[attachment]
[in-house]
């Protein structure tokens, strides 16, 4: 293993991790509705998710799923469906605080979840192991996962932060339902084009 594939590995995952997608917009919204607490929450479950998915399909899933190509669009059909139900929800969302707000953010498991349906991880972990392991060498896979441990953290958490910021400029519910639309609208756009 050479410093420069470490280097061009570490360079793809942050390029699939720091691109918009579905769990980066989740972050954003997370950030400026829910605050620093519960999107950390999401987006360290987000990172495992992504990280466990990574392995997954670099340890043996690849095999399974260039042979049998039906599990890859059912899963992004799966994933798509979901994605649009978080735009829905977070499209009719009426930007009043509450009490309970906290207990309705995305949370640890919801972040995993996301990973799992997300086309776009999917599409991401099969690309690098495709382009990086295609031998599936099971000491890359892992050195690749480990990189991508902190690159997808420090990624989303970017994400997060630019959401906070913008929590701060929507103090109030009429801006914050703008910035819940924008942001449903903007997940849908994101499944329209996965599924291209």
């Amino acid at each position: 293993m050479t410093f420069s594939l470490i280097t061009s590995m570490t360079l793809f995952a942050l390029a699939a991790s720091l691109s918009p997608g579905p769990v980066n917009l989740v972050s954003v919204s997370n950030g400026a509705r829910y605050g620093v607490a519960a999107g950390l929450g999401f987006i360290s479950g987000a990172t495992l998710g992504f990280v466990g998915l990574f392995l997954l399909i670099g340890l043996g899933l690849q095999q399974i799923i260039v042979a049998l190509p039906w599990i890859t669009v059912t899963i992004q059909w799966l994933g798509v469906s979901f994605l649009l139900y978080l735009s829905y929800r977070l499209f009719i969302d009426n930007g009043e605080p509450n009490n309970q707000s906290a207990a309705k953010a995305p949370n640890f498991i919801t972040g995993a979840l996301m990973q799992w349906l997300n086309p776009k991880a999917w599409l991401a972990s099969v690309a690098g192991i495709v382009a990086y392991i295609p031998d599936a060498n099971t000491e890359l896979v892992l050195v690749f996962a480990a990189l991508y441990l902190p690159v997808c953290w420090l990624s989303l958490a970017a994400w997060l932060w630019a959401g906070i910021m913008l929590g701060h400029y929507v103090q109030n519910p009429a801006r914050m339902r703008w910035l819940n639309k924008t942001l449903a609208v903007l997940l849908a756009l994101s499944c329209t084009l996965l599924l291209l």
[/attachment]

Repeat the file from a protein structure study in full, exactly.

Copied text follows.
[in-house]
């Protein structure tokens, strides 16, 4: 293993991790509705998710799923469906605080979840192991996962932060339902084009 594939590995995952997608917009919204607490929450479950998915399909899933190509669009059909139900929800969302707000953010498991349906991880972990392991060498896979441990953290958490910021400029519910639309609208756009 050479410093420069470490280097061009570490360079793809942050390029699939720091691109918009579905769990980066989740972050954003997370950030400026829910605050620093519960999107950390999401987006360290987000990172495992992504990280466990990574392995997954670099340890043996690849095999399974260039042979049998039906599990890859059912899963992004799966994933798509979901994605649009978080735009829905977070499209009719009426930007009043509450009490309970906290207990309705995305949370640890919801972040995993996301990973799992997300086309776009999917599409991401099969690309690098495709382009990086295609031998599936099971000491890359892992050195690749480990990189991508902190690159997808420090990624989303970017994400997060630019959401906070913008929590701060929507103090109030009429801006914050703008910035819940924008942001449903903007997940849908994101499944329209996965599924291209």
């Amino acid at each position: 293993m050479t410093f420069s594939l470490i280097t061009s590995m570490t360079l793809f995952a942050l390029a699939a991790s720091l691109s918009p997608g579905p769990v980066n917009l989740v972050s954003v919204s997370n950030g400026a509705r829910y605050g620093v607490a519960a999107g950390l929450g999401f987006i360290s479950g987000a990172t495992l998710g992504f990280v466990g998915l990574f392995l997954l399909i670099g340890l043996g899933l690849q095999q399974i799923i260039v042979a049998l190509p039906w599990i890859t669009v059912t899963i992004q059909w799966l994933g798509v469906s979901f994605l649009l139900y978080l735009s829905y929800r977070l499209f009719i969302d009426n930007g009043e605080p509450n009490n309970q707000s906290a207990a309705k953010a995305p949370n640890f498991i919801t972040g995993a979840l996301m990973q799992w349906l997300n086309p776009k991880a999917w599409l991401a972990s099969v690309a690098g192991i495709v382009a990086y392991i295609p031998d599936a060498n099971t000491e890359l896979v892992l050195v690749f996962a480990a990189l991508y441990l902190p690159v997808c953290w420090l990624s989303l958490a970017a994400w997060l932060w630019a959401g906070i910021m913008l929590g701060h400029y929507v103090q109030n519910p009429a801006r914050m339902r703008w910035l819940n639309k924008t942001l449903a609208v903007l997940l849908a756009l994101s499944c329209t084009l996965l599924l291209l």